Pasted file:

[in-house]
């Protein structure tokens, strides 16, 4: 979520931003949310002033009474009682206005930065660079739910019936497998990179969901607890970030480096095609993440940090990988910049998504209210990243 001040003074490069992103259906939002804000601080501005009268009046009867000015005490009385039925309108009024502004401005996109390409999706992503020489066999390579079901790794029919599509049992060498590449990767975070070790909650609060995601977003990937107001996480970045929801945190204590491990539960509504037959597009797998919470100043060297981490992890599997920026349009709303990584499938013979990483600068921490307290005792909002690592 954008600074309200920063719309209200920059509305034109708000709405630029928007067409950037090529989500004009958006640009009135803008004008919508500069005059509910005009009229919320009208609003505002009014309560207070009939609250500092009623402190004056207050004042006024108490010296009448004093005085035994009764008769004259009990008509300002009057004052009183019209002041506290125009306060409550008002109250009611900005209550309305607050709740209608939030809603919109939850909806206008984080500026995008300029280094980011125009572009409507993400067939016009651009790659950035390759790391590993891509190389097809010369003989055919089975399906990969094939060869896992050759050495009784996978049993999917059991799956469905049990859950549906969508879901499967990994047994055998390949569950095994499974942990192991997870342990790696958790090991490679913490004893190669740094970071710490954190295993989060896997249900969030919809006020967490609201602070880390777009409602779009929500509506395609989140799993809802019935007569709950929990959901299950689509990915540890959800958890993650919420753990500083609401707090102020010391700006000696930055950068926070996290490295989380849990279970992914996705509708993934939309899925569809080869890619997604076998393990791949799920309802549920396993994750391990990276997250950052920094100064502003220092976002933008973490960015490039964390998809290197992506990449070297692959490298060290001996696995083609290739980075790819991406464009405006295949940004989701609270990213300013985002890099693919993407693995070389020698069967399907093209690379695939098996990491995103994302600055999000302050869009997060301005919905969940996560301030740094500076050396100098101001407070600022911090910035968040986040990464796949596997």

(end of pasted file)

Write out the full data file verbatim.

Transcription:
[in-house]
């Protein structure tokens, strides 16, 4: 979520931003949310002033009474009682206005930065660079739910019936497998990179969901607890970030480096095609993440940090990988910049998504209210990243 001040003074490069992103259906939002804000601080501005009268009046009867000015005490009385039925309108009024502004401005996109390409999706992503020489066999390579079901790794029919599509049992060498590449990767975070070790909650609060995601977003990937107001996480970045929801945190204590491990539960509504037959597009797998919470100043060297981490992890599997920026349009709303990584499938013979990483600068921490307290005792909002690592 954008600074309200920063719309209200920059509305034109708000709405630029928007067409950037090529989500004009958006640009009135803008004008919508500069005059509910005009009229919320009208609003505002009014309560207070009939609250500092009623402190004056207050004042006024108490010296009448004093005085035994009764008769004259009990008509300002009057004052009183019209002041506290125009306060409550008002109250009611900005209550309305607050709740209608939030809603919109939850909806206008984080500026995008300029280094980011125009572009409507993400067939016009651009790659950035390759790391590993891509190389097809010369003989055919089975399906990969094939060869896992050759050495009784996978049993999917059991799956469905049990859950549906969508879901499967990994047994055998390949569950095994499974942990192991997870342990790696958790090991490679913490004893190669740094970071710490954190295993989060896997249900969030919809006020967490609201602070880390777009409602779009929500509506395609989140799993809802019935007569709950929990959901299950689509990915540890959800958890993650919420753990500083609401707090102020010391700006000696930055950068926070996290490295989380849990279970992914996705509708993934939309899925569809080869890619997604076998393990791949799920309802549920396993994750391990990276997250950052920094100064502003220092976002933008973490960015490039964390998809290197992506990449070297692959490298060290001996696995083609290739980075790819991406464009405006295949940004989701609270990213300013985002890099693919993407693995070389020698069967399907093209690379695939098996990491995103994302600055999000302050869009997060301005919905969940996560301030740094500076050396100098101001407070600022911090910035968040986040990464796949596997």